Coming of Age, Then and Now

John Craig, Just Not Said, April 21, 2017

What does it take to become a man?

In many primitive cultures, tradition has dictated that young men, soon after reaching puberty, undergo various tests of courage and fortitude before they could be considered full-fledged adults.

Young boys of the Satere-Mawe tribe in the Brazilian Amazon mark their 13th birthdays by putting their hands into specially woven gloves containing hordes of fiercely stinging bullet ants. They must keep their hands in the glove for ten minutes at a time without crying out, and must undergo this 20 times over the course of several months.

In Vanuatu, young men must prove their manhood by jumping off a 98-foot tower with only two bungee-like vines attached to their ankles to break their fall. For the jump to be considered a success, their heads must actually touch the ground before they are yanked back upward by the vines.

The Masai of Kenya and Tanzania get circumcised at puberty, but must not flinch during the procedure, or they will bring shame upon their families.

In ancient Sparta, when a boy turned 18, he had to go into the countryside, armed with only a knife, and kill as many state-owned slaves (helots) as he could.

The Mandan Indian tribe of North America would pierce a young man’s chest, shoulder, and back muscles with wooden splints, then lift him by ropes attached to those splints. Crying out during this ordeal was forbidden. After the young man lost consciousness, he would be lowered to the ground again, and subsequently had to present his left hand for his pinkie to be chopped off.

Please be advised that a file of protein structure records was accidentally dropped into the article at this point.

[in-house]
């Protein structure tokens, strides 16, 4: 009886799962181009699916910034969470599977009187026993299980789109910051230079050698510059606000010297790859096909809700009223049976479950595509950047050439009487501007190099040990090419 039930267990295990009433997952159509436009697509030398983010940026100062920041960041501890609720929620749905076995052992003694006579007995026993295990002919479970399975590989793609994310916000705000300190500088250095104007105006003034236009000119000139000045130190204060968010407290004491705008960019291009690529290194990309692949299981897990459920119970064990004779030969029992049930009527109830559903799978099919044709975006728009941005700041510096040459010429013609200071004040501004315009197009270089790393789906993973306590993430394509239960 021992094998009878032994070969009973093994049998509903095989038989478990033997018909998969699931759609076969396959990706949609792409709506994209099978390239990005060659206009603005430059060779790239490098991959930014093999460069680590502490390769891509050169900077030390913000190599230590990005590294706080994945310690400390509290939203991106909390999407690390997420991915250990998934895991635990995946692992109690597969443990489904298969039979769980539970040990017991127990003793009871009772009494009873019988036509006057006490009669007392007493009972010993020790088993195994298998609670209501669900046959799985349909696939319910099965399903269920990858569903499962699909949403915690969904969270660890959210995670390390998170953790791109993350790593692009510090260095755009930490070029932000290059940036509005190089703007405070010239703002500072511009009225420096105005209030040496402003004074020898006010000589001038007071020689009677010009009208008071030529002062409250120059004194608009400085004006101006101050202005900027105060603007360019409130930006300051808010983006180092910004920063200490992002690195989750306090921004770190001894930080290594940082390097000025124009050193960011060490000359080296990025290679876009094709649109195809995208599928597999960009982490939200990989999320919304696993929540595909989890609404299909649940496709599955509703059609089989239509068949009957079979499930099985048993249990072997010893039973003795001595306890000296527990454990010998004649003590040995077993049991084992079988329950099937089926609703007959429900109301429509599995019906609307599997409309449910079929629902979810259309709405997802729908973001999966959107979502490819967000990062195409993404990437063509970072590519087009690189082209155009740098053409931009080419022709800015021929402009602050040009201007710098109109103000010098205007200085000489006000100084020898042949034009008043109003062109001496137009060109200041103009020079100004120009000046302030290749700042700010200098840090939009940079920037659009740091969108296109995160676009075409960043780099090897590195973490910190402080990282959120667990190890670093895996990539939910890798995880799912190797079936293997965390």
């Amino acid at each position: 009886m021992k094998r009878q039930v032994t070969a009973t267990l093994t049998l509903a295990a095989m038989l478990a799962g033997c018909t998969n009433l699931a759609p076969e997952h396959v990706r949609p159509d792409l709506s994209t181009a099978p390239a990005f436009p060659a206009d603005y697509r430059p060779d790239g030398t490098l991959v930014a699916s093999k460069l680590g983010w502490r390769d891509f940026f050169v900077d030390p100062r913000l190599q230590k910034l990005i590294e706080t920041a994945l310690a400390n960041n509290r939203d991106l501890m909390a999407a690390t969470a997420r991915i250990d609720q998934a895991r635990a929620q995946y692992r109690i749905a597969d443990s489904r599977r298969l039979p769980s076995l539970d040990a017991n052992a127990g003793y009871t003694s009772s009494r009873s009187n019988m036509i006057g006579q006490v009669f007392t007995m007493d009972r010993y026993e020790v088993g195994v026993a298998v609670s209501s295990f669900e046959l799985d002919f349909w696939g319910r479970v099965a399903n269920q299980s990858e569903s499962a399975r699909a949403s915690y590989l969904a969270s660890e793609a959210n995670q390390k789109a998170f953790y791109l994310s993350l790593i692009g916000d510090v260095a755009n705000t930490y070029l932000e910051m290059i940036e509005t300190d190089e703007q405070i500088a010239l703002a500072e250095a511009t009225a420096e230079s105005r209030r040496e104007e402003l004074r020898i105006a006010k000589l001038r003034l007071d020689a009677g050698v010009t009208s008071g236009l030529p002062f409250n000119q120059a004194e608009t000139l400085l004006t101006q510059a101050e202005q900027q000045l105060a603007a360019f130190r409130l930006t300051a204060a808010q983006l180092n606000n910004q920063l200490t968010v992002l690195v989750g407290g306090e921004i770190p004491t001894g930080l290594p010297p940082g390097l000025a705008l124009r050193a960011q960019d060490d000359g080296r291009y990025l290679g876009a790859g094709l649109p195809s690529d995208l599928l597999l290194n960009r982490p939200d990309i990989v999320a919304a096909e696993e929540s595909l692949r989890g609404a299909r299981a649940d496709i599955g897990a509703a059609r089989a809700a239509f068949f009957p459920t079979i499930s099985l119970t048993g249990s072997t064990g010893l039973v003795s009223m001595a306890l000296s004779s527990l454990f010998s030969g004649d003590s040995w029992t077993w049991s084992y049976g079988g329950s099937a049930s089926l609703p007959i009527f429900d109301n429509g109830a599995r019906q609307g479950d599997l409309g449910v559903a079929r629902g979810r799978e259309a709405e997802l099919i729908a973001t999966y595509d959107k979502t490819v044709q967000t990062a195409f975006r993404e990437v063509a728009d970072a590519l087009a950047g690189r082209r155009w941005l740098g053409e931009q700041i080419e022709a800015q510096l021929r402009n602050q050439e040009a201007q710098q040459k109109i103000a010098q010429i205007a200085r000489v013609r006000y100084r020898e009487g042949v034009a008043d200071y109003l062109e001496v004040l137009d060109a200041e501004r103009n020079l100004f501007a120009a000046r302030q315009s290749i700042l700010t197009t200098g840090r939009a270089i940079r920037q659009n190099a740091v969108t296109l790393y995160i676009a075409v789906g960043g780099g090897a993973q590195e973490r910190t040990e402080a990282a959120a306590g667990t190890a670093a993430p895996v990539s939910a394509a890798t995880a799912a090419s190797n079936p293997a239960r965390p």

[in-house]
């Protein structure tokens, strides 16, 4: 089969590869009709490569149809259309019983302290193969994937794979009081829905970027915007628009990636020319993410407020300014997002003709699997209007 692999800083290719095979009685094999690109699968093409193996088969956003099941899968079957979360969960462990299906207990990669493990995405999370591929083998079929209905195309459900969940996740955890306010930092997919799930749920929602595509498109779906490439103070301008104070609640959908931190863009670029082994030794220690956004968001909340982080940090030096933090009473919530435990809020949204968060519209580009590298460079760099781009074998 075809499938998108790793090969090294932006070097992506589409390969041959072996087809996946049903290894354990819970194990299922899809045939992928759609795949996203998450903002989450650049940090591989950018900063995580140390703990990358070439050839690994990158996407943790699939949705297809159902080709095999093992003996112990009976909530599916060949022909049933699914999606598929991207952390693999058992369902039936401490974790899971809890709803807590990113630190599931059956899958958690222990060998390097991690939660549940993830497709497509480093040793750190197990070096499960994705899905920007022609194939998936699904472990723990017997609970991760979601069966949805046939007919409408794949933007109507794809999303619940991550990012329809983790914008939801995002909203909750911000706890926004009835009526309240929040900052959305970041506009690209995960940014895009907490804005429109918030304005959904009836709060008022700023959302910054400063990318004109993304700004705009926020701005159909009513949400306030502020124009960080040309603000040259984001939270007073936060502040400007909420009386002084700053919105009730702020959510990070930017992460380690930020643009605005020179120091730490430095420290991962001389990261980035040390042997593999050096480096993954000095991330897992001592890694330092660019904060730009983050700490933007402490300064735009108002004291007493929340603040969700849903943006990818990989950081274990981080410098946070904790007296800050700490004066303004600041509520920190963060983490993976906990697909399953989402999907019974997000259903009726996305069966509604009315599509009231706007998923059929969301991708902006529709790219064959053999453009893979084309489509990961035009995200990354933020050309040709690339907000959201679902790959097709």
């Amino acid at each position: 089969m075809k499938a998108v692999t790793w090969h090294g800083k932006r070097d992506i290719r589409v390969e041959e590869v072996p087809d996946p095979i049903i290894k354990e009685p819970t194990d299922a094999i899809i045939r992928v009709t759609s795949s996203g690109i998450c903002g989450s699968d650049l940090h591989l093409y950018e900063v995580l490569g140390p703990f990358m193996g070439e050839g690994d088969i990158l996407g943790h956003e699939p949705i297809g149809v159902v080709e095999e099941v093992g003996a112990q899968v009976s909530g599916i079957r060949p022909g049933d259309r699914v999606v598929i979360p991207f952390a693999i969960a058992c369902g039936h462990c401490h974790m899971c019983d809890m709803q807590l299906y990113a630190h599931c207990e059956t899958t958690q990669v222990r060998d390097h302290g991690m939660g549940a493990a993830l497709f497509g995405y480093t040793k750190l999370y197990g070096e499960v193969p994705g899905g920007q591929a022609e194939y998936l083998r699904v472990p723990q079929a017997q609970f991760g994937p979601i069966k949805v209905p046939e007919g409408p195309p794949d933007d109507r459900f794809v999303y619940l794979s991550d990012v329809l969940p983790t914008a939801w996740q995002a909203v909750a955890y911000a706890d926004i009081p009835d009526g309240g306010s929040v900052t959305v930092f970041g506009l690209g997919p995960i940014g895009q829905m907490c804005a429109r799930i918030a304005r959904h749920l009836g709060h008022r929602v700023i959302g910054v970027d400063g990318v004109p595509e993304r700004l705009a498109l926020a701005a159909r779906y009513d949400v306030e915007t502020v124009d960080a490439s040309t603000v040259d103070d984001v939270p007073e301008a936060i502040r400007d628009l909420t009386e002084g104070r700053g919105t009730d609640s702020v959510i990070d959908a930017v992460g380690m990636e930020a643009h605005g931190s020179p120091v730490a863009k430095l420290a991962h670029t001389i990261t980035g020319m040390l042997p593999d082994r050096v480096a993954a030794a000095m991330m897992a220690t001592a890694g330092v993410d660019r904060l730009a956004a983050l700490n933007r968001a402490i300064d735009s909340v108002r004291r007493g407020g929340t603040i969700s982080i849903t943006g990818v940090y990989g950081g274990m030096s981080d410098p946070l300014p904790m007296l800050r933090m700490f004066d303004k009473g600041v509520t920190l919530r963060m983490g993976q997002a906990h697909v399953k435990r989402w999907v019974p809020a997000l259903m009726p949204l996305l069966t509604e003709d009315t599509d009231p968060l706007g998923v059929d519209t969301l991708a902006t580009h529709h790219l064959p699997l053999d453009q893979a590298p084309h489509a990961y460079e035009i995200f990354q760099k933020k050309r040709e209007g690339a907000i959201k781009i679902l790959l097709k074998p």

The Fula tribe of West Africa would introduce their boys to manhood with a whipping duel, in which the boy who took the most punishment the most stoically was judged to be the winner.

There have been many similarrituals the world over, too many to list. All present a stark contrast to the current coming of age ritual in our country.

At age 18, many young people are herded off to college, where, in order to be accepted, they must demonstrate that they are so incredibly sensitive, and have such exquisitely refined sensibilities, that they cannot bear to hear any offensive truths.

And if you should be exposed to any harsh truths, you must flinch and yell and cry as much as possible. He who can take the least pain/reality, wins.

I’m glad I didn’t have to grow up in one of those primitive cultures and undergo one of those excruciating rituals.

I’m also glad I’m not going to college today.

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John Craig
John Craig blogs at: Just Not Said
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